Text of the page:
Now you want to share the issue you’re concerned about–you want to get your meaning into the shared pool. Start with the facts you have collected: “In an exit interview, your coworker shared with me that you feel oppressed by me, and another coworker referenced communication problems between us.” Then you can tentatively tell your story: “I’m wondering if I’m doing something that makes it hard to work with me and that makes it hard to talk to me about it.” And finally, ask for her perspective: “What’s going on? Please help me understand.”
And then—really listen. Honestly invite her to share and sincerely show your interest in what she’s saying. You achieve this by staying calm and professional as she shares her concerns. Don’t be defensive—that would likely reinforce the story she’s already telling about why she can’t bring things up. Often, actively listening will create a strong sense of mutual purpose and respect, and people will feel safe enough to open up.
If your assistant still does not want to talk about it, exercise your best judgment as to when to stop the conversation. At some point, to continue pressing is to cross the line into disrespect. If you decide to disengage, leave her with an invitation: “I would like to better understand how you feel about our working relationship, and would like to hear any ideas you have about how I can be more effective. Would it be alright with you if we revisit this issue another time?”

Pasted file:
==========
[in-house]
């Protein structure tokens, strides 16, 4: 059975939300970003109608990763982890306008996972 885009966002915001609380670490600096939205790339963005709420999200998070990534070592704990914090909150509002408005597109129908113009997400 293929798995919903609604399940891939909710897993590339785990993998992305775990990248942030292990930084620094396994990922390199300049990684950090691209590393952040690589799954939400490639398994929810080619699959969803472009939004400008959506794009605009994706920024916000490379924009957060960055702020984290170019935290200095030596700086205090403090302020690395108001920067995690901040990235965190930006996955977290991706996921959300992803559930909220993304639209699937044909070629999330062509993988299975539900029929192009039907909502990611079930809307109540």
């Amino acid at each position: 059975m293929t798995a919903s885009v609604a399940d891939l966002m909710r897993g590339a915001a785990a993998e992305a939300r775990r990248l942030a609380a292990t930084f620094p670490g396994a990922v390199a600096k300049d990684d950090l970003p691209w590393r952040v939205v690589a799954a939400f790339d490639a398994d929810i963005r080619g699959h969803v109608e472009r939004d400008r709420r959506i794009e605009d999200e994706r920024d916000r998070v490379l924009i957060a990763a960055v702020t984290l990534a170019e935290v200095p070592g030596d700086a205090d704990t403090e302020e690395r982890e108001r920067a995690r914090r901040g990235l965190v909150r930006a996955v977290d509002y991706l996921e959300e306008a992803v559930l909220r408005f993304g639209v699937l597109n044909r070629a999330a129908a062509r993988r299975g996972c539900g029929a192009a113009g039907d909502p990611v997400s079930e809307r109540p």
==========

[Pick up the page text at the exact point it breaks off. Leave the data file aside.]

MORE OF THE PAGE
Keep in mind that for some issues, you will have to work on mutual purpose and respect consistently over time before you can build enough safety for others to be willing to open up.
As an additional note, if you suspect that the problem is more widespread than a single direct report, you might consider a simple tool to gather feedback, such as an anonymous survey. Often, if people can give you feedback in writing anonymously, they will be honest and direct. Try a short paragraph describing the feedback you want, such as, “I would like to collect feedback on my leadership style. Will you help me? Please identify the things I am doing well that I should CONTINUE doing, the things I am not doing well that I should STOP doing, the things I am not doing that I should START doing, and the things I am doing but should MODIFY. Do not attach your name. All responses will be collected and compiled by [a third party, perhaps an administrative assistant].”
This becomes a quick and efficient way of ascertaining whether or not there is a widespread problem that needs your attention. Be sure to thank your team for their time and thoughts and share with them some of the things you’re going to do to improve. Ask them for their support in making these changes and make sure you do not try to identify individual comments or be punitive in any way. As you target the things you need to change and as they see you making improvements, you will be creating a safer social climate in your team—making it easier for people to be honest with you in the future.
I wish you all the best in your most crucial confrontations.